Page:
Linked by Thom Holwerda on Sat 16th Jun 2012 01:24 UTC
Windows Microsoft is detailing the design and workings of several of the core Windows 8 Metro applications. They've covered People, Mail, and Calendar so far - more sure to come. I'm quite interested in the rather... Lacklustre Music and Video applications. Another interesting one details Windows 8's multimedia frameworks.
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The best thing about Android's cloud-stored contacts is that you don't have to "type" it out on a shitty little wannabe miniature or touchscreen "keyboard"--you can just log in on Google's Web site on a *real* computer with a full-fledged keyboard and mouse combo and start adding contacts. The phone automatically syncing to this same contacts database is a nice side effect, and new phones capable of being set to sync to this same, complete database are just nice little extras. It could be done just as well by exporting/saving all of your contacts to a file and then simply loading them onto your new phone. The whole "cloud" thing is really not completely necessary; it just adds a few cool conveniences.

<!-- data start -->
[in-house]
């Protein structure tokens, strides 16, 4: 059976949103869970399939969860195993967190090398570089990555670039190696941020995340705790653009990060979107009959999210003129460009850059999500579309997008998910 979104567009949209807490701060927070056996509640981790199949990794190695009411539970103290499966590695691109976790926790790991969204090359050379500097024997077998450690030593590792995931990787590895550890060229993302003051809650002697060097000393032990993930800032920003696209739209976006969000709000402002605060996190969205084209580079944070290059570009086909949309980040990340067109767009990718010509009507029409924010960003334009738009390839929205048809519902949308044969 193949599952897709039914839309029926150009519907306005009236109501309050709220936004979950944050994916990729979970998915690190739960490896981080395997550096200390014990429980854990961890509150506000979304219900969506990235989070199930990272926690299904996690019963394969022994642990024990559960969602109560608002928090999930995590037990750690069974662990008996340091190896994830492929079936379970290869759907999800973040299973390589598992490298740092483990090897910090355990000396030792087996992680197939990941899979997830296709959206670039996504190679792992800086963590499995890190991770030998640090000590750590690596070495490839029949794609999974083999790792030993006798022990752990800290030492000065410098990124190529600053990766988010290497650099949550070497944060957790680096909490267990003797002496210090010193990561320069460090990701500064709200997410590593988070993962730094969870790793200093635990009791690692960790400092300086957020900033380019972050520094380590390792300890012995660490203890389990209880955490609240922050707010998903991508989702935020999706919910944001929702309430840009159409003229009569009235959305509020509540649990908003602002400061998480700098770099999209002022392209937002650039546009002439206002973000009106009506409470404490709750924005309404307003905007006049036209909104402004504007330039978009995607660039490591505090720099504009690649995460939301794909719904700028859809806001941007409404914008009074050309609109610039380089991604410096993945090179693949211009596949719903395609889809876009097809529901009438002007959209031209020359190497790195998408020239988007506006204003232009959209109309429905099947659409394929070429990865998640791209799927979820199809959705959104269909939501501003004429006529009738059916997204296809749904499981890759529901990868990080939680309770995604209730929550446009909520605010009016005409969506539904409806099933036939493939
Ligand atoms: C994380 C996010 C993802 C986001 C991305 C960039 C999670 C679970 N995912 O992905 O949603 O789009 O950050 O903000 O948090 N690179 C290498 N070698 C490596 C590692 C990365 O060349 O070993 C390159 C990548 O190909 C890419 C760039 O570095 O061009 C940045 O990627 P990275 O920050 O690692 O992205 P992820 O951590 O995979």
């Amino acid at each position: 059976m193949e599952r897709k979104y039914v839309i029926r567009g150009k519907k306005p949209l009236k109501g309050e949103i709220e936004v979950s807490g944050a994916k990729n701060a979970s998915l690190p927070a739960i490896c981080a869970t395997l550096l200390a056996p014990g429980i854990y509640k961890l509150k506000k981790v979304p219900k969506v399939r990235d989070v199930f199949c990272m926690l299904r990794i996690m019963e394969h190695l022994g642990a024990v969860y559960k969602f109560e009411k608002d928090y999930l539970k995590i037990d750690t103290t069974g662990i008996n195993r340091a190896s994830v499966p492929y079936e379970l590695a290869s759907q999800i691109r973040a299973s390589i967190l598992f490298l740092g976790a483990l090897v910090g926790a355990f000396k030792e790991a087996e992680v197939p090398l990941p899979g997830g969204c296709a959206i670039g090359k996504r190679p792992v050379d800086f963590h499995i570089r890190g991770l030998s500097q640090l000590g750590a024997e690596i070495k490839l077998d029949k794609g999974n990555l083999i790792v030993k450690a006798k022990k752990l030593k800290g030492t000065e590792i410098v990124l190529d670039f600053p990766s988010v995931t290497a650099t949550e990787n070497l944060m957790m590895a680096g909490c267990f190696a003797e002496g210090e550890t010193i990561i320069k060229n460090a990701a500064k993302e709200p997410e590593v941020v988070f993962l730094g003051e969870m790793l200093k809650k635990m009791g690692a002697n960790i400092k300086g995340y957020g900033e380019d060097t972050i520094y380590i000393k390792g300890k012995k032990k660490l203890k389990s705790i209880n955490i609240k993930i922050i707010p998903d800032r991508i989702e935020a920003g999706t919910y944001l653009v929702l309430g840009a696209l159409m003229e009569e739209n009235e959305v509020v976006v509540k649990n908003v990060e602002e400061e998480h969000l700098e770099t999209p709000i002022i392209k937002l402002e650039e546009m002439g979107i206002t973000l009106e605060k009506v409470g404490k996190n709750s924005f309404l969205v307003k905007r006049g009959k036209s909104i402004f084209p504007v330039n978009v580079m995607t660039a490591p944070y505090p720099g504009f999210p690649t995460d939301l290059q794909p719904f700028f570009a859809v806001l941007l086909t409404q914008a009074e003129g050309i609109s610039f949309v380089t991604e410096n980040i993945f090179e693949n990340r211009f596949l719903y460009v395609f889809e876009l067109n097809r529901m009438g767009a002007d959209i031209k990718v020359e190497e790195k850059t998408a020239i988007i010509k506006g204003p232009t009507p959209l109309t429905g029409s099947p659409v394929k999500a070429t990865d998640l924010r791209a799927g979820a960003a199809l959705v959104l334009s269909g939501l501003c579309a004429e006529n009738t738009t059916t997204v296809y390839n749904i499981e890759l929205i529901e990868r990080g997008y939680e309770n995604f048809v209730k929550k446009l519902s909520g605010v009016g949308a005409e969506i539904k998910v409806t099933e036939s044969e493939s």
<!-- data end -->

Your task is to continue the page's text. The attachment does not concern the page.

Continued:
On the other hand, if someone were to hack into your Google account, you're fucked, because all of the data stored in all of your contacts (and purchased Android apps plus tied phone number, and your Google Voice phone number if you have one plus any numbers you have attached to it, and all of your e-mail messages, and your Google Talk history, and your documents if you use Google Docs... the list goes on and on) is right on the Internet, all in one account. Not only can intruders change your contact entries at will, they can get any of their (and your) personal info you added and start harassing or spamming or whatever.

Sure, I'm confident that my password is "good enough" and that it's long and complex enough to not worry about being hacked... but for one thing, how many other people's accounts are? And given enough time, desire and dedication as well as unknown security flaws, who's to say that even more strongly protected accounts won't be hacked?

The convenience is nice, but the possibilities are scary.

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